So, before I plunge headlong into this without a care in the world, I have a few questions for those of you who are intimately familiar with this POV. What are some of the major issues that you have struggled with? E.g. Exposition of information the protagonist needs to know, continuity of antagonist’s motivations and actions, internal dialogue, etc. Do you prefer writing is first or third person? Why?

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13 Comments

Posted by on June 11, 2012 in Other Strangeness

 

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13 responses to “The First Person

  1. annewoodman

    June 11, 2012 at 12:13 pm

    Ha! I find that when I write in third person, it feels weird. I tend to write almost everything in first person–I like that there are very clear boundaries about what the narrator can know and not know. For me, as long as I stay in her head, things work out just fine. I can only imagine, though, if you’re used to a more omniscient point of view, that it would be a sea change to switch! Good luck. It’s a good exercise for all of us to try out different POVs.

     
    • Dennis Langley

      June 11, 2012 at 3:00 pm

      Excellent, you won’t mind me throwing questions at you when I get stuck, will you? 😉

       
  2. Nicole

    June 11, 2012 at 11:56 pm

    I have always written in the first person, all the way back to when I wrote “A Horse Named Sam” in the second grade. Once I grew embarrassed by this tendency, I wrote in third person, but never from an omniscient POV. During a memoir writing class in college, I was required to write two pages(I chose first person POV). Then, I was required to write it a second time using third person POV. The variation was astounding, even given that it was only from one perspective. The point? If you think there’s something missing, switch POV while keeping the perspective. Then you can switch the pronouns around and end up with a remarkable result.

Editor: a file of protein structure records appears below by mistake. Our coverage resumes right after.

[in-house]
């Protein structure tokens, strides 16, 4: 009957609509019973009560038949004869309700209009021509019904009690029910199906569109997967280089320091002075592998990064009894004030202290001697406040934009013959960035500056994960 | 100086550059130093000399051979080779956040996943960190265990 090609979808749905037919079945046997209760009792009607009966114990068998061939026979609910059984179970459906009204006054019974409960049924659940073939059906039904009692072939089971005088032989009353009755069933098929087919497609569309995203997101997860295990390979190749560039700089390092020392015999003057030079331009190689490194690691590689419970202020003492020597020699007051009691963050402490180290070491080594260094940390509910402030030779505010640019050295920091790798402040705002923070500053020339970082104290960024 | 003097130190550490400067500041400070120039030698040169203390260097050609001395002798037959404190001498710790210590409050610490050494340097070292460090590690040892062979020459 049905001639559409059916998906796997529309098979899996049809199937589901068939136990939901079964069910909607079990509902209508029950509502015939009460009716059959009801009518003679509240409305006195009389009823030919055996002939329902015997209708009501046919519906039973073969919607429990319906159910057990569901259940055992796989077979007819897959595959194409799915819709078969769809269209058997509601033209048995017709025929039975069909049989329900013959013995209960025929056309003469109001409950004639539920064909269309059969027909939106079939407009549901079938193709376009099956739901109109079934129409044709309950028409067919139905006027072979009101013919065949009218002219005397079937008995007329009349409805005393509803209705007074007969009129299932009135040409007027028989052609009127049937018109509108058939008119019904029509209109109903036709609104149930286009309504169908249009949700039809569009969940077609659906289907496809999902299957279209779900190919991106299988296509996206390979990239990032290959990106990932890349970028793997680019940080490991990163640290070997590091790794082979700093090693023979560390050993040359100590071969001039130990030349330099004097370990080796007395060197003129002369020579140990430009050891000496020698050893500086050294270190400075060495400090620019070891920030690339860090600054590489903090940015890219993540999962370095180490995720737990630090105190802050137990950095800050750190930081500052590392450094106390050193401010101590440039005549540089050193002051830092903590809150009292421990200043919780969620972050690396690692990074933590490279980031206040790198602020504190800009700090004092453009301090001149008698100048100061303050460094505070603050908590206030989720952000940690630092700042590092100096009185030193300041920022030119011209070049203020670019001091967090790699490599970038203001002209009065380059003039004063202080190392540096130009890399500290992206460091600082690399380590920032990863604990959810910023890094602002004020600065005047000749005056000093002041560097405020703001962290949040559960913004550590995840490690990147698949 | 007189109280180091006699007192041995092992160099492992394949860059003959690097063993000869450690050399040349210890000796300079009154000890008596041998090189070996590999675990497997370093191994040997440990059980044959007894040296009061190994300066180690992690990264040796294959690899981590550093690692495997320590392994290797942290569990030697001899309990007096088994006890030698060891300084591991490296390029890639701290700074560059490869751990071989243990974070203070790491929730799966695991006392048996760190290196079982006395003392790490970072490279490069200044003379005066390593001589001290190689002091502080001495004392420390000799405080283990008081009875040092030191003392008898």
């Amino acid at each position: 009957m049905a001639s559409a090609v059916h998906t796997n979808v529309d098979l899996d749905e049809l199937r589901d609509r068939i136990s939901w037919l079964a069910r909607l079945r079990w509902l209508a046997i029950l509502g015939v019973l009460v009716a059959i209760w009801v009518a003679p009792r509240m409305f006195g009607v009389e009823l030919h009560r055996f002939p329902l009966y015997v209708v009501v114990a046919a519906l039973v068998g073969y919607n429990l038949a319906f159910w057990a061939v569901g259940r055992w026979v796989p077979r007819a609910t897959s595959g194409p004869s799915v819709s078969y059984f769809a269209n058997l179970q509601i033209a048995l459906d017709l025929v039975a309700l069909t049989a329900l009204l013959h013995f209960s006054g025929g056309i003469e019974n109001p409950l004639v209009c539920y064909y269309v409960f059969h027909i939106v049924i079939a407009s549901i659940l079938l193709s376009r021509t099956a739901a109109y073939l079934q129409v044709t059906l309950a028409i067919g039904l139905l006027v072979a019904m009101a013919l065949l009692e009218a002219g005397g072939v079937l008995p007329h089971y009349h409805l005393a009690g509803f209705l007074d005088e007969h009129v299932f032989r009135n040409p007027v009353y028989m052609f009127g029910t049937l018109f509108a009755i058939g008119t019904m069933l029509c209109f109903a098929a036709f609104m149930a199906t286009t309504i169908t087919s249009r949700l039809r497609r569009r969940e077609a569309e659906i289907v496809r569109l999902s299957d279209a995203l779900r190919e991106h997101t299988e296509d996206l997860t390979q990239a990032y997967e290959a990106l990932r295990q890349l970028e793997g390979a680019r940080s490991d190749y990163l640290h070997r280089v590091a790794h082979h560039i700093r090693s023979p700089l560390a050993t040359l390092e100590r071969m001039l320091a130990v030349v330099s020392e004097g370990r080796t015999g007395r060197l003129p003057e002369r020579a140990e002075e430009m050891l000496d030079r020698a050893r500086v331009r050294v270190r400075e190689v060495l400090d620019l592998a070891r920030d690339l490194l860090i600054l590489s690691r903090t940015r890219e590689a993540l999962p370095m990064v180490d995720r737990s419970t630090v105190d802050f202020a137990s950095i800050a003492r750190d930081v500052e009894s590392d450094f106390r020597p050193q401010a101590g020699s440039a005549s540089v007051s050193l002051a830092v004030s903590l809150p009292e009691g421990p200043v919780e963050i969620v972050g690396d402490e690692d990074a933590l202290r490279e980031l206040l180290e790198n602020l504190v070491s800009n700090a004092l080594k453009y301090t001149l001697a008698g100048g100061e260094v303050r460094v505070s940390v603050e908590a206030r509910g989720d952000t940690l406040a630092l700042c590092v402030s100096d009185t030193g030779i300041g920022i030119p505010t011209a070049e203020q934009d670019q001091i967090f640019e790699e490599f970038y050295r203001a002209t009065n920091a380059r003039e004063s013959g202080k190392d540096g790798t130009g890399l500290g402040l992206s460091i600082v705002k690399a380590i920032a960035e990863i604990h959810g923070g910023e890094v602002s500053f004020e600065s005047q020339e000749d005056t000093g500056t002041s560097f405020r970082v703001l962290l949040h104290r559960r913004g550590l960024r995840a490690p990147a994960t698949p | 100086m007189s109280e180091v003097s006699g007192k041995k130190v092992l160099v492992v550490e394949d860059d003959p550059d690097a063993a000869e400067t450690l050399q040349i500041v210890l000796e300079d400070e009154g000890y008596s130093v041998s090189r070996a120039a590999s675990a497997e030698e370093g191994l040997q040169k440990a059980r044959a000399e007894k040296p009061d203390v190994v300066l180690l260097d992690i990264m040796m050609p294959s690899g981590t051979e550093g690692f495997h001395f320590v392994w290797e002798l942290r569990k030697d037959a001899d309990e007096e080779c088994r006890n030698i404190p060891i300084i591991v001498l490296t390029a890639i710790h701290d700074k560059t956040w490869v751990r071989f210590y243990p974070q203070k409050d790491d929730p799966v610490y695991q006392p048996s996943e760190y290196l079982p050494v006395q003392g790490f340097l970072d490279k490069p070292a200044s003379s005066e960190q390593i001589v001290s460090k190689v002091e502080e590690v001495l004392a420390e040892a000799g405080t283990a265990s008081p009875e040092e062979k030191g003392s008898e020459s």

By far the most difficult, is I get too wrapped up in one perspective. I have to put the writing down and write from my antagonist’s POV—or even from another character. I have to let them speak, let them lay out the scene. Then I can switch back over to my main character. Another thing, and it might be personal style, is that I cut out too much of the thought process, Later, I have to go back and “fill in” scenes. The whole “delete, delete, delete” advice doesn’t bode well for this minimalist writer.